"You don't know what kind of crash you're going to get into, so you want a vehicle that affords the best protection in the most common kinds of crashes," Joe Nolan, the institute's senior vice president, said in a statement.
General Motors Corp.'s H3 was the only vehicle in the group that didn't get the top rating for frontal crash protection. Instead, it got the second-highest rating of "acceptable" because the test indicated high likelihood of injury to the driver's right leg. The H3 also got an "acceptable" rating in the side crash test and the worst rating of "poor" in the rear crash test.
"The Hummer H3 meets or exceeds all federal crash safety standards. The Insurance Institute tests represent one measurement of crash performance," GM spokesman Alan Adler said in a statement.
He also said the company designs its head rests to meet a variety of driver sizes, rather than the average-sized man used in the institute's tests.
The institute said it downgraded side crash results for the H3, Kia Motors Corp.'s Kia Sorento and Chrysler LLC's Jeep Liberty/Dodge Nitro which are built on the same platform because they lacked air bags that protected the torso. All three had curtain air bags that protected the head, but the tests indicated a likelihood of injuries to the driver's rib cage.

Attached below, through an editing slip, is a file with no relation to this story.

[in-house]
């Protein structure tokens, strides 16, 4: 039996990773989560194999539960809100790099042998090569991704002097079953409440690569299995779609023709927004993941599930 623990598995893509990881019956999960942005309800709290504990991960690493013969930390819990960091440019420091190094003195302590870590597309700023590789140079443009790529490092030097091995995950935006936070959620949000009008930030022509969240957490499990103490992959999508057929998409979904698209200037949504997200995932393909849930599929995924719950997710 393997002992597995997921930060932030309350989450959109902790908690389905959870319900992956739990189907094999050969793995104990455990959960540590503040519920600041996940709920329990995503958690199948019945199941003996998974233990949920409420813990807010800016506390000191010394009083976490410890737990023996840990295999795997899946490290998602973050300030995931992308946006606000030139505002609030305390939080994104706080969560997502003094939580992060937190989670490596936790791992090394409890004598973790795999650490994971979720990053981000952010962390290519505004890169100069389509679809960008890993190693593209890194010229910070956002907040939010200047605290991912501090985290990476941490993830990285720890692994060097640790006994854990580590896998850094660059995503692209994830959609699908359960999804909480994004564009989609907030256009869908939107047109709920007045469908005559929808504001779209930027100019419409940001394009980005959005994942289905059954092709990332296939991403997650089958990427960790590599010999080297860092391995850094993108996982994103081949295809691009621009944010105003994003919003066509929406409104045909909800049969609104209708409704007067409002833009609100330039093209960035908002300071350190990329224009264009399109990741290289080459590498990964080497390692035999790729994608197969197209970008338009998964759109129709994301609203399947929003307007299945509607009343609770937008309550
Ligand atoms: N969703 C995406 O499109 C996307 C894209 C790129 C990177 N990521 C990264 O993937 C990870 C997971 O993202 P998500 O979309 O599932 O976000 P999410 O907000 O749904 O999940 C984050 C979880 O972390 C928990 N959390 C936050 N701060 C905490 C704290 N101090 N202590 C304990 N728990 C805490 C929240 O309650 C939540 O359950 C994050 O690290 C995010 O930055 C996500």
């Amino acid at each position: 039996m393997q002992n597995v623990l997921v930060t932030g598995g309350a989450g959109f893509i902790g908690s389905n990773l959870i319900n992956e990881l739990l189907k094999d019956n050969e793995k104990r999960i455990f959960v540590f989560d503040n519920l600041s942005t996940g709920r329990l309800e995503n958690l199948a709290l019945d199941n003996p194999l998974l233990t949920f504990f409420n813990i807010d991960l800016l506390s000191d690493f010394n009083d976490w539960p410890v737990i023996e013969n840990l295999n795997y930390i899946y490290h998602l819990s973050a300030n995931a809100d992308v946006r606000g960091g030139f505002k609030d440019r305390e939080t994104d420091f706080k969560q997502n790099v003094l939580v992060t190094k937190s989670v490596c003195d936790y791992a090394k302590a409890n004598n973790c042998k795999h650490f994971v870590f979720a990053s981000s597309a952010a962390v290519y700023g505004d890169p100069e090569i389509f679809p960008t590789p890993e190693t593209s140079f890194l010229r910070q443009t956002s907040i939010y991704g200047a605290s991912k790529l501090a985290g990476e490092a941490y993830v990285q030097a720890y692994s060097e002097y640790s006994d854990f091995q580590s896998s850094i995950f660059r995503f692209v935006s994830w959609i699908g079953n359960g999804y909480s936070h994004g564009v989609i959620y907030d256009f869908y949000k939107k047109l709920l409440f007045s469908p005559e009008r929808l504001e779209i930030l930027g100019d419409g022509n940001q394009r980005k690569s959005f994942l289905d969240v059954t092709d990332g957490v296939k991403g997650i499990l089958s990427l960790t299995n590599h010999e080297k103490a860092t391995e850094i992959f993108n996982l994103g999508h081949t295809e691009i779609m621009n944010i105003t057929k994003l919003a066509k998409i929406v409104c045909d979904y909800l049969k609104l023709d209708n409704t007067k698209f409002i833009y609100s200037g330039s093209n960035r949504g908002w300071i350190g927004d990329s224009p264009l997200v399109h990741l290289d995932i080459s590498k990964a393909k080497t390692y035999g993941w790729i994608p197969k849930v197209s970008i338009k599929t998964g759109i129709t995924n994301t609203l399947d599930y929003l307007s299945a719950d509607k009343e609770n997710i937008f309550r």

The Jeep Wrangler also got a low rating for side protection because its side air bags are optional and the institute tests vehicles without optional equipment. The Wrangler was the only vehicle in the group without standard side air bags.
In addition to the H3, the worst performers in the rear crash test were the Mitsubishi Endeavor and the Jeep Liberty/Dodge Nitro. The Jeep Wrangler, Suzuki XL7, Mazda CX-7 and Mazda CX-9 all got the second-lowest rating of "marginal" on the rear test.
The rear crash test measures the risk of injury from whiplash, which is the most serious injury reported in 2 million insurance claims each year. The institute said three vehicles the Mitsubishi Endeavor, Mazda CX-7 and Mazda CX-9 would have been top safety picks if they hadn't performed so poorly in the rear crash test.
The institute's frontal crash test simulates a 40 mph crash and its effect on the driver, while the rear test simulates a 20 mph test. The side crash simulates what would happen if the vehicle was struck in the side by a sport utility vehicle at 31 mph. The side crash test uses dummies in both the front and rear seats.
On the Net: Insurance Institute for Highway Safety: http://www.iihs.org